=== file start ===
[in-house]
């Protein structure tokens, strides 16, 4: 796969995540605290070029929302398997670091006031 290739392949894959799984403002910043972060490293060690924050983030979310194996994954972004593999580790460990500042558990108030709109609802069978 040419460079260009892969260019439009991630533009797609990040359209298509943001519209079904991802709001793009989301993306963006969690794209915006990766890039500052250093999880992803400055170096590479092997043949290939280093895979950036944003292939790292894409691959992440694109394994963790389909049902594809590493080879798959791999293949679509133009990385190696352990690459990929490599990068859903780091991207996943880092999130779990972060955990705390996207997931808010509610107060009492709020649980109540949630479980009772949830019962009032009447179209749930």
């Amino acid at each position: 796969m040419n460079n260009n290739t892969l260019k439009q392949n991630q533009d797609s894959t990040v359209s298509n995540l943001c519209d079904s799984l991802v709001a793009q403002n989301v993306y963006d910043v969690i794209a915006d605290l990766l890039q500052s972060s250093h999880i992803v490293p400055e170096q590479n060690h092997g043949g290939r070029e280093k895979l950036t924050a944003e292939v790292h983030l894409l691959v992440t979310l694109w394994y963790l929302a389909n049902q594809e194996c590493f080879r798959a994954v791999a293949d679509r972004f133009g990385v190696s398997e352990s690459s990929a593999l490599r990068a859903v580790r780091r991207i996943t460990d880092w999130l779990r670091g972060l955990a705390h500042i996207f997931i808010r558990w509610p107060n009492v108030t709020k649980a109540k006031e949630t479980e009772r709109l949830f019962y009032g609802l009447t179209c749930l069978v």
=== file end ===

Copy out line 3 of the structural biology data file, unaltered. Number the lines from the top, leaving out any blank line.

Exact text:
């Amino acid at each position: 796969m040419n460079n260009n290739t892969l260019k439009q392949n991630q533009d797609s894959t990040v359209s298509n995540l943001c519209d079904s799984l991802v709001a793009q403002n989301v993306y963006d910043v969690i794209a915006d605290l990766l890039q500052s972060s250093h999880i992803v490293p400055e170096q590479n060690h092997g043949g290939r070029e280093k895979l950036t924050a944003e292939v790292h983030l894409l691959v992440t979310l694109w394994y963790l929302a389909n049902q594809e194996c590493f080879r798959a994954v791999a293949d679509r972004f133009g990385v190696s398997e352990s690459s990929a593999l490599r990068a859903v580790r780091r991207i996943t460990d880092w999130l779990r670091g972060l955990a705390h500042i996207f997931i808010r558990w509610p107060n009492v108030t709020k649980a109540k006031e949630t479980e009772r709109l949830f019962y009032g609802l009447t179209c749930l069978v």